Cookies on this website

We use cookies to ensure that we give you the best experience on our website. If you click 'Accept all cookies' we'll assume that you are happy to receive all cookies and you won't see this message again. If you click 'Reject all non-essential cookies' only necessary cookies providing core functionality such as security, network management, and accessibility will be enabled. Click 'Find out more' for information on how to change your cookie settings.

Multiple KH-domain proteins, collectively known as vigilins, are evolutionarily highly conserved proteins that are present in eukaryotic organisms from yeast to metazoa. Proposed roles for vigilins include chromosome segregation, messenger RNA (mRNA) metabolism, translation and tRNA transport. As a step toward understanding its biological function, we have identified the fission yeast vigilin, designated Vgl1, and have investigated its role in cellular response to environmental stress. Unlike its counterpart in Saccharomyces cerevisiae, we found no indication that Vgl1 is required for the maintenance of cell ploidy in Schizosaccharomyces pombe. Instead, Vgl1 is required for cell survival under thermal stress, and vgl1Δ mutants lose their viability more rapidly than wild-type cells when incubated at high temperature. As for Scp160 in S. cerevisiae, Vgl1 bound polysomes accumulated at endoplasmic reticulum (ER) but in a microtubule-independent manner. Under thermal stress, Vgl1 is rapidly relocalized from the ER to cytoplasmic foci that are distinct from P-bodies but contain stress granule markers such as poly(A)-binding protein and components of the translation initiation factor eIF3. Together, these observations demonstrated in S. pombe the presence of RNA granules with similar composition as mammalian stress granules and identified Vgl1 as a novel component that required for cell survival under thermal stress.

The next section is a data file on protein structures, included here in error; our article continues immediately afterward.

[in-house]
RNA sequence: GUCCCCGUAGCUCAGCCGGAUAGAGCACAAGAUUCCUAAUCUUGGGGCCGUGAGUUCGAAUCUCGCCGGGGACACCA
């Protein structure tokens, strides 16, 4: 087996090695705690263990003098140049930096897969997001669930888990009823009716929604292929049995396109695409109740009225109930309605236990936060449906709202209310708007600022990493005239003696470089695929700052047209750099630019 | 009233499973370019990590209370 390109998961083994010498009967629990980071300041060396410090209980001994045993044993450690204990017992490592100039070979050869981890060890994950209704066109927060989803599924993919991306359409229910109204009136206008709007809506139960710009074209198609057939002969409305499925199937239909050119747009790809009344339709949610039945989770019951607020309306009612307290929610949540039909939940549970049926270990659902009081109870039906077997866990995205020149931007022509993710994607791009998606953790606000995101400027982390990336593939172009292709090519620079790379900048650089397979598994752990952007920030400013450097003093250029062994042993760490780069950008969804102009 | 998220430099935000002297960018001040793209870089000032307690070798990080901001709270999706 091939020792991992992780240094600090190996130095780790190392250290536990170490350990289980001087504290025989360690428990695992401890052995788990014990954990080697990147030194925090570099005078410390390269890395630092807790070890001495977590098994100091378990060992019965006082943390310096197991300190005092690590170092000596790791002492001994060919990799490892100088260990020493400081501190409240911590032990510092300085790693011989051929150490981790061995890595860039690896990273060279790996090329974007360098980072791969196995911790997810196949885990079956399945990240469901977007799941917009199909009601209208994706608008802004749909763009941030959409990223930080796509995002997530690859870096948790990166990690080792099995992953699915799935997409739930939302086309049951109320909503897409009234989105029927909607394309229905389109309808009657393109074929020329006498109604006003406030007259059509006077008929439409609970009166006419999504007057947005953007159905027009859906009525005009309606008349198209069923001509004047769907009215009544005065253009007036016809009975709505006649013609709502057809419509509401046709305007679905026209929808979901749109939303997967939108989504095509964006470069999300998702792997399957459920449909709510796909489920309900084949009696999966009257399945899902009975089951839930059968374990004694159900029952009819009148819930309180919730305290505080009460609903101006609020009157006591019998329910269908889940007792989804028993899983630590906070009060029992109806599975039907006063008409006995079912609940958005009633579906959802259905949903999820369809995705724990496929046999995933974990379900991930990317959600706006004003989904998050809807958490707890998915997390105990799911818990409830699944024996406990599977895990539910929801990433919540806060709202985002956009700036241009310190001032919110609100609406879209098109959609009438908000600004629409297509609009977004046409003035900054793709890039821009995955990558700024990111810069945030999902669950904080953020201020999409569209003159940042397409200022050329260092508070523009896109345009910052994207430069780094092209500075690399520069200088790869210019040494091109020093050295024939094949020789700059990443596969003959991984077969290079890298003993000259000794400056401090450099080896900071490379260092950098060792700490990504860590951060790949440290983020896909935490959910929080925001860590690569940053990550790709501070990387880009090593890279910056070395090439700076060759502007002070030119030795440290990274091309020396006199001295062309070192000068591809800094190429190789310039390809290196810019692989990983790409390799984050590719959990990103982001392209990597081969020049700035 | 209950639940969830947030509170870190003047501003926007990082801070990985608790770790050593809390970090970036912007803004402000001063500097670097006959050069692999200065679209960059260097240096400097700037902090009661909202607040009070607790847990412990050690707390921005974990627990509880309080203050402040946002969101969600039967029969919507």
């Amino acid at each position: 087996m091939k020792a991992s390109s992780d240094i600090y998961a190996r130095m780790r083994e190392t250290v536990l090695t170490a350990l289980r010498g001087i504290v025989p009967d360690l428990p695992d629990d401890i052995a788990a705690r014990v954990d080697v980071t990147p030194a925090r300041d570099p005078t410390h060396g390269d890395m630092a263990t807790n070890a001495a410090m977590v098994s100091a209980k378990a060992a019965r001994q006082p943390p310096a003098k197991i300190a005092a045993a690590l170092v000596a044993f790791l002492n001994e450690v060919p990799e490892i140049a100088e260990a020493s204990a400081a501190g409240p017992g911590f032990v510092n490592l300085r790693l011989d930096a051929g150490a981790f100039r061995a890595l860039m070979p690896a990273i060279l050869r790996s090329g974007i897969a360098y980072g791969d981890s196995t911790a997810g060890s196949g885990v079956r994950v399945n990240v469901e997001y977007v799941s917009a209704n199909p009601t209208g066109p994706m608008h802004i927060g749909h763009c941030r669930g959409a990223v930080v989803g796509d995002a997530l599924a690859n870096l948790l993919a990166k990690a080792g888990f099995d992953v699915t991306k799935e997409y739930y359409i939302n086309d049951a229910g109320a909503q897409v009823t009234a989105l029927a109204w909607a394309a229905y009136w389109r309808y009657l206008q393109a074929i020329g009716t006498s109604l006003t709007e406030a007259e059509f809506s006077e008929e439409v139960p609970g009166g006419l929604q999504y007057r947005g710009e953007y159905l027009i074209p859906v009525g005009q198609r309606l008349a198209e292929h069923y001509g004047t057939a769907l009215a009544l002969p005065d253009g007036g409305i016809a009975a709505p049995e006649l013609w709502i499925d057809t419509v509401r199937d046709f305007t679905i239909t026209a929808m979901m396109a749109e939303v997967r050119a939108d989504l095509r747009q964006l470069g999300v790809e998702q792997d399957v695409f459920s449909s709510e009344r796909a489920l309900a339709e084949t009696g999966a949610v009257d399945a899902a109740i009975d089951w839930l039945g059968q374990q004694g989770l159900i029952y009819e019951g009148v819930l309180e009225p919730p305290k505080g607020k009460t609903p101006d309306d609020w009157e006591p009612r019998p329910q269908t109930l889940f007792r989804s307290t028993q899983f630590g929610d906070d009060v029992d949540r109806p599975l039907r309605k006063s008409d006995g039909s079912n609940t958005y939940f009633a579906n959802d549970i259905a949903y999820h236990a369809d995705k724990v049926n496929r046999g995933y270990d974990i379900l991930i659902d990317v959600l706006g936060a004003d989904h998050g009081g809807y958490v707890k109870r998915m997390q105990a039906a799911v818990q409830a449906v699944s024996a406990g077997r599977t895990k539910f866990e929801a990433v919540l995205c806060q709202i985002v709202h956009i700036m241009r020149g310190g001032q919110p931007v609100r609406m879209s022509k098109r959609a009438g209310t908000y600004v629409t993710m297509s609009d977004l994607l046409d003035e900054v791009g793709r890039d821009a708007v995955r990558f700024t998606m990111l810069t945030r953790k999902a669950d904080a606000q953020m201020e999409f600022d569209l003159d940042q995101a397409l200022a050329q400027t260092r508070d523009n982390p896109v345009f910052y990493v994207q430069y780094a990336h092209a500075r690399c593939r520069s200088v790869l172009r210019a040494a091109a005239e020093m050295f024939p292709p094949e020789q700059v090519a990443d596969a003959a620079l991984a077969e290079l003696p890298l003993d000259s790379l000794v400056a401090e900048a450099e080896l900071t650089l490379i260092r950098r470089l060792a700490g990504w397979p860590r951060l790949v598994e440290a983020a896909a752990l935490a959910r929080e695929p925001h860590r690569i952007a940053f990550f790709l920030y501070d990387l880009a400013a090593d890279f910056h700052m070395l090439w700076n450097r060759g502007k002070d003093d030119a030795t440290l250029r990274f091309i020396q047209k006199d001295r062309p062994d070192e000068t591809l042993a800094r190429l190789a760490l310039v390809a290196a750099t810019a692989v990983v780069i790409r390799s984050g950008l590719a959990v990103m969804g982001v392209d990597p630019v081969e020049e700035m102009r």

Original publication




Journal article


Nucleic Acids Res

Publication Date





6555 - 6566


Cytoplasmic Granules, Endoplasmic Reticulum, Gene Expression, Hot Temperature, Microtubules, Mutation, Polyploidy, Protein Structure, Tertiary, RNA-Binding Proteins, Saccharomyces cerevisiae Proteins, Schizosaccharomyces, Schizosaccharomyces pombe Proteins, Stress, Physiological